Veterans Mock H.R. McMaster’s Push to Escalate ‘Unwinnable War in Afghanistan’
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Duffel Blog, a satire blog run by military veterans, published a devastating critique of National Security Adviser Army Lt. Gen. H.R. McMaster’s reported support for putting more troops in Afghanistan, amid an intense White House debate over future U.S. involvement future there.
The post, while serious in tone, was dripping with irony. It contrasted McMaster’s current support for escalating the war in Afghanistan with his famous study of the Vietnam War, “Dereliction of Duty,” in which he criticized policymakers for escalating an “unwinnable war.”
The post is even more notable since the blog’s contributors consist of veterans and active military members who write under pseudonyms.
In a post titled, “‘Dereliction of Duty’ author urges escalation of unwinnable, never-ending war,” the author “Dirk Diggler” writes:
THE WHITE HOUSE — The man who once wrote a book highly critical of policymakers who escalated an unwinnable war in Vietnam is urging escalation in an unwinnable war in Afghanistan, sources confirmed today.
Lt. Gen. H.R. McMaster, whose PhD thesis castigated the Joint Chiefs of Staff for their “dereliction of duty” during the Vietnam War, has laid out a plan to send thousands of additional troops to fight in Afghanistan.
McMaster, who rose through the ranks as an unconventional military thinker, dismissed comparisons to the Vietnam War, in which the US military tried to prop up the failing Diem regime amidst an insurgency sponsored by North Vietnam, and the war in Afghanistan, in which the US government is supporting the faltering government in Kabul against a Pakistan-sponsored insurgency.
McMaster and allies on the National Security Council reportedly support sending 3,000 to 5,000 more U.S. troops in Afghanistan and hitting the Taliban harder in order to drive them to the negotiating table.
Others in the White House want to scale back the U.S. role in Afghanistan’s war with the Taliban, with enough U.S. troops to advise Afghan forces and fight terrorists.
The Duffel Blog post underscored the futility with which some veterans and members of the military view escalation in the Afghanistan War, which is now in its 16th year. There were 100,000 U.S. troops there during the height of the war. Currently, there are 8,400. From the Blog:
“We are seeing the light at the end of the tunnel,” said McMaster, President Trump’s national security adviser, citing nearly a decade’s worth of futile efforts to shift the burden of fighting onto the Afghan National Security Forces, much as US forces tried to promote the “Vietnamization” of the war in the late 1960s.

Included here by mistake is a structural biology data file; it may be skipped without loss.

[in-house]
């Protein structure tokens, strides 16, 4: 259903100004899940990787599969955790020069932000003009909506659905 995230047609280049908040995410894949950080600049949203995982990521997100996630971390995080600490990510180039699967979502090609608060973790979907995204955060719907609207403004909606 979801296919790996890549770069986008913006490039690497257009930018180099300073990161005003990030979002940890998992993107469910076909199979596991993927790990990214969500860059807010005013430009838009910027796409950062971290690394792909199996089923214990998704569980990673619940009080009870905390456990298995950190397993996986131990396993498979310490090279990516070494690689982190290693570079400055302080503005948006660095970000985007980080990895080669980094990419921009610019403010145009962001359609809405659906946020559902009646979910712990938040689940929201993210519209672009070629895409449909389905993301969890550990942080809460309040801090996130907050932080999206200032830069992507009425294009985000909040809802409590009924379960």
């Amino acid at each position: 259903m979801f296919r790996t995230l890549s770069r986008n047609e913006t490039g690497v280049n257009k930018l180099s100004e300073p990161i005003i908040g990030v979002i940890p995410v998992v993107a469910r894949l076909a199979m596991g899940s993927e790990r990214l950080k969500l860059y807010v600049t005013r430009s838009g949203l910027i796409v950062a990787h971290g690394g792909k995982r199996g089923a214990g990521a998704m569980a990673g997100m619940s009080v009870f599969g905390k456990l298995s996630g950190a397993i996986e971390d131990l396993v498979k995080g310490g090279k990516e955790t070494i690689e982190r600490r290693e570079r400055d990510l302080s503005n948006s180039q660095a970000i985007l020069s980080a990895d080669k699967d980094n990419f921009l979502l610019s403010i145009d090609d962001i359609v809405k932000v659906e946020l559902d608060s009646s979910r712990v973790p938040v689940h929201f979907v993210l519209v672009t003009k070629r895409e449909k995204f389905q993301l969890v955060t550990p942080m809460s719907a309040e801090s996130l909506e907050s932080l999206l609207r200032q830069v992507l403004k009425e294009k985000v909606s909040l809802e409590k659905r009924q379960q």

The post also notes the cost of the Afghanistan war in money and lives:
McMaster’s predecessor during the Vietnam War, Henry Kissinger, wrote in his diary that there was “no cheap and easy way to defeat guerilla movements,” and that “we know nothing about nation-building.” McMaster assured reporters this was not the case in the 16-year war in Afghanistan, which has cost nearly one trillion dollars and claimed over 3,500 coalition lives.
The post dryly notes that Afghanistan has been commonly referred to as the “graveyard of Empires:”
McMaster’s PhD thesis, later published as a book, carefully examined the nature of the war in Vietnam, a nation surrounded by hostile neighbors that had never been successfully conquered, before considering sending more troops to Afghanistan, commonly referred to as the “graveyard of Empires.”
The post was enthusiastically shared on Twitter by military veterans.
— Phil Walter (@philwalter1058) May 31, 2017
— Old Drunk Prussian (@Crazy_Heinz) May 31, 2017
Duffelblog is too on point sometimes. https://t.co/mAKRedU48F
— Derek J. Connor (@DerekJConnor) May 31, 2017
The post also touched on criticism McMaster has faced for joining the Trump administration:
McMaster had considered retiring from the Army prior to assuming the position as National Security Advisor. He decided to stay on and accept the offer, however, saying, “You either retire an unorthodox thinker who speaks truth to power or you stay in the Army long enough to become a general.”
Many in the foreign policy establishment who are critical of the president had expressed hope McMaster would be the “adult in the room,” and many have slammed him for defending the administration on several occasions.